The 2017 edition of the APDR indicates policy makers do not always adequately appreciate the economic value of disaster risk reduction. Yet globally, disaster risk reduction interventions have an estimated rate of return between four and seven times their cost. To reduce the average annual loss for Asia and the Pacific of US$160 billion by 10 per cent by 2030, the average annual investment required would be between US$2.3 billion and US$4 billion. This makes a clear case for all new projects to be disaster resistant - not only in their structural components, but also where their impacts on society, livelihoods and the environment are concerned.
Developing economies in the Asia-Pacific region typically struggle to finance reconstruction and relief. The already limited insurance penetration has not kept pace with economic growth. In our efforts to meet the Agenda 2030, it is crucial to look for innovative ways to fund disaster risk reduction and to transfer this risk when possible. Governments and other actors have also considered ways of sharing risks – both within and between countries.
One technical cooperation and disaster risk reduction funding measure made available by ESCAP is the Multi-Donor Trust Fund for Tsunami, Disaster and Climate Preparedness. Since 2005, thanks to visionary leadership and commitment of the founding partners Thailand and Sweden, the Trust Fund has been a highly effective vehicle for promoting South-South and regional cooperation, strengthening capacities and building resilience to natural disasters. The Trust Fund has helped test innovative solutions. It promoted the Regional Integrated Multi-Hazard Early Warning System, or RIMES, which helps generate and use better early warning information such as seasonal forecasts and advisory warnings.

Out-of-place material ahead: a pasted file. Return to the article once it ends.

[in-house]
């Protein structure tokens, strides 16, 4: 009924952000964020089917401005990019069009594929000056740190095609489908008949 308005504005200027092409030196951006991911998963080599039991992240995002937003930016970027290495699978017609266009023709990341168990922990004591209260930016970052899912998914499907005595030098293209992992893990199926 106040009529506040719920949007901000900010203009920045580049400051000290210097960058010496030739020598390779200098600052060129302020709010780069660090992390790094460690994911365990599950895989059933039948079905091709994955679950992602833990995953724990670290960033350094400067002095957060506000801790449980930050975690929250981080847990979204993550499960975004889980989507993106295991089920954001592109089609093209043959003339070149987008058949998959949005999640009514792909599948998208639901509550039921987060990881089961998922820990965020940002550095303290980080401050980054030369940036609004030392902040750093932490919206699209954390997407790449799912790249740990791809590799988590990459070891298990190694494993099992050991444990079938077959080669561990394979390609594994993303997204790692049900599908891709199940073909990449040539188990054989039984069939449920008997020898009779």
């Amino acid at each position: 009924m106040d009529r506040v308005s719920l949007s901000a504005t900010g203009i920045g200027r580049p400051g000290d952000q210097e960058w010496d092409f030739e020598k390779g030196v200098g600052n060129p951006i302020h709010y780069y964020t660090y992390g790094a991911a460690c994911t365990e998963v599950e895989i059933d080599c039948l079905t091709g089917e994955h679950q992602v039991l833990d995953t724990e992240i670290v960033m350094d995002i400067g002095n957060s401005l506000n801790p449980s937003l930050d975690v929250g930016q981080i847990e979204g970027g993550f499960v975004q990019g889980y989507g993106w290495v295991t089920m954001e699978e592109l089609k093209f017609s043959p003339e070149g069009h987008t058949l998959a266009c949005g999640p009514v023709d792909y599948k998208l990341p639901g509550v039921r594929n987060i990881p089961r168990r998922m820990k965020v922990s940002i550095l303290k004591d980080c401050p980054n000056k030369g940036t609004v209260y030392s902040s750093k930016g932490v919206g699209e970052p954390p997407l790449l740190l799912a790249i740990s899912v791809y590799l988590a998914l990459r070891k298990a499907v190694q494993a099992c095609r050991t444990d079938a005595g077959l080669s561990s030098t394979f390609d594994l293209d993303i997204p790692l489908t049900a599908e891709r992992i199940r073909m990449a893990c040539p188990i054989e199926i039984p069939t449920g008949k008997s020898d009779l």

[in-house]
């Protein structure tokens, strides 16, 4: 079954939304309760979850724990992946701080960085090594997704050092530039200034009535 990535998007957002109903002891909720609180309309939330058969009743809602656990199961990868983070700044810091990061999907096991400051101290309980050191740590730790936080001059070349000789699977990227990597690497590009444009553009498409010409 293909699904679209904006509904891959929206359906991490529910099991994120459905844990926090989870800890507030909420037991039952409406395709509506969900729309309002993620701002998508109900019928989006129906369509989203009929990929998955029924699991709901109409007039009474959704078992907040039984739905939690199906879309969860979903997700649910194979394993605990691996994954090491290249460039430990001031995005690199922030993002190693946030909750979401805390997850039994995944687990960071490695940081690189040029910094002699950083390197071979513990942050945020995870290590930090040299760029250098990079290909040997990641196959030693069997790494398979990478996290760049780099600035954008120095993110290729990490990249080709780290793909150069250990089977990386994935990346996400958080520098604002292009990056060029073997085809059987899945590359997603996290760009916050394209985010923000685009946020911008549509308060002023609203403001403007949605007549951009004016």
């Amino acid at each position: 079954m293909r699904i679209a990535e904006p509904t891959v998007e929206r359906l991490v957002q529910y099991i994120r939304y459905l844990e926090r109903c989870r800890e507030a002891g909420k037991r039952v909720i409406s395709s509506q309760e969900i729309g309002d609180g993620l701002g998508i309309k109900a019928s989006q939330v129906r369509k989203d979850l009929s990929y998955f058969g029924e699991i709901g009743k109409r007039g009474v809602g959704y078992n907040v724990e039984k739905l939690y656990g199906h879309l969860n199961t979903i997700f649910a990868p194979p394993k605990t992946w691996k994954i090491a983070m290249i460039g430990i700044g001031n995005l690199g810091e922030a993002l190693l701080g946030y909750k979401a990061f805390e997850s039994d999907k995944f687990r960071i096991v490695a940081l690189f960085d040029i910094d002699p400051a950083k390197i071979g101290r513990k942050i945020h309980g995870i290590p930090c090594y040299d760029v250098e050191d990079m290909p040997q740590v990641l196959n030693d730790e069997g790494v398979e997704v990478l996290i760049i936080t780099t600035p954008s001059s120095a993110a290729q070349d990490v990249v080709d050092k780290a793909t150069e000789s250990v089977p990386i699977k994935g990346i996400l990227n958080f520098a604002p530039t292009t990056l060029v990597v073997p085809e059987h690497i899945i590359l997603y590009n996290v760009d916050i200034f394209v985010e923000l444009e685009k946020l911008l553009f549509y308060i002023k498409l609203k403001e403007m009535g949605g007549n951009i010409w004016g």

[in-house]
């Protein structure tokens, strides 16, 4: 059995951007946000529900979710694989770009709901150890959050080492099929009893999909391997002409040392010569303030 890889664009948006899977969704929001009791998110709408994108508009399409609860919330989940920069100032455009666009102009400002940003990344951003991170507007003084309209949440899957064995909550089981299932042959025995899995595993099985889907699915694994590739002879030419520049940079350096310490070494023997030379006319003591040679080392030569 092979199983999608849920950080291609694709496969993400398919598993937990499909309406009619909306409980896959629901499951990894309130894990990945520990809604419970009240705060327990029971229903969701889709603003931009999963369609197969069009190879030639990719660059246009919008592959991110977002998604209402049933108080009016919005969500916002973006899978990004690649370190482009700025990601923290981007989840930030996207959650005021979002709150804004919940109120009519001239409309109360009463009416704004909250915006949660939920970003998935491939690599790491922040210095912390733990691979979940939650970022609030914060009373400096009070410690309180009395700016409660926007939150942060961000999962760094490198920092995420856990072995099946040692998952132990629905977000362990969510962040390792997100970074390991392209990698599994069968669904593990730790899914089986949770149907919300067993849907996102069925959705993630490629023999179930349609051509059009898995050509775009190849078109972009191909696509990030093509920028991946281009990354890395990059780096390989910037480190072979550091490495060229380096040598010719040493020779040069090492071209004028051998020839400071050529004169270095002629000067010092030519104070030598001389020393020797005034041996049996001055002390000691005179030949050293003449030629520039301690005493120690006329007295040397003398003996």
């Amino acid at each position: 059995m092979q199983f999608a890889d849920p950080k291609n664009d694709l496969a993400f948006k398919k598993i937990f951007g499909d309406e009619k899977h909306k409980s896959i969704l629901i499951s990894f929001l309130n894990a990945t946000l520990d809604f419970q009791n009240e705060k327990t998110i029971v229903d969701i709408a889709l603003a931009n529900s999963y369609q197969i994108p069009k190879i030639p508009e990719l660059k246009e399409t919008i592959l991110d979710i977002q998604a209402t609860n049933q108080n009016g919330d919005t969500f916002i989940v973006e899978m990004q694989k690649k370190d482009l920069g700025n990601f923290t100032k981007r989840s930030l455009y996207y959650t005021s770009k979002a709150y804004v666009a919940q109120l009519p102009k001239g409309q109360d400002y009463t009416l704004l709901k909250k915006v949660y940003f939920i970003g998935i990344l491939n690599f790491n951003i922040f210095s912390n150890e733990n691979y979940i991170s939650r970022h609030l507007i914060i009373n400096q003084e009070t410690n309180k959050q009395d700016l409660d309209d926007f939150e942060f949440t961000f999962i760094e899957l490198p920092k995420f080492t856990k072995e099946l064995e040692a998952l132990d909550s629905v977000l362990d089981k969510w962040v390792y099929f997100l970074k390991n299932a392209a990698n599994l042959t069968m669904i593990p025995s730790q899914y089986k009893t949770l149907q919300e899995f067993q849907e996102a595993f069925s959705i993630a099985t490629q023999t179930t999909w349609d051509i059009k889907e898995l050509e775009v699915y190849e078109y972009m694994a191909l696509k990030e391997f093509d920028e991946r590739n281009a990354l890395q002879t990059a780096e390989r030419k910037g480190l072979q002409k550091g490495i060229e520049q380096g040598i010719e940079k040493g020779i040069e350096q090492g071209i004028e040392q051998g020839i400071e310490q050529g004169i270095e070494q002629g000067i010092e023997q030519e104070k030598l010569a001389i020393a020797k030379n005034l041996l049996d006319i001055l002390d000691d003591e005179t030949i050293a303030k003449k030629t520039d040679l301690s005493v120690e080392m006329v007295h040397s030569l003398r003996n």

Early warning is an area where regional cooperation can be particularly effective. Multi-hazard early warning systems are a public good. Continuous investments to ensure long term sustainability and regional interoperability of these systems, are essential. While considerable progress has been achieved in strengthening regional early warning systems for tsunamis and tropical cyclones, critical gaps still exist for other hazards, despite the technology being largely available.
These are just some of the positive outcomes achieved by the Trust Fund and its partners. All ESCAP Member States and partners are invited to consider supporting the Trust Fund as an innovative tool for financing ‘people-centred’ disaster risk reduction for the benefit of high-risk, low capacity countries. I hope this event will stimulate a useful exchange of perspectives on how we can strengthen solidarity within ASEAN and the broader Asia-Pacific region to address current and future disaster risks, in all their forms - natural and man-made.
I thank you for your attention.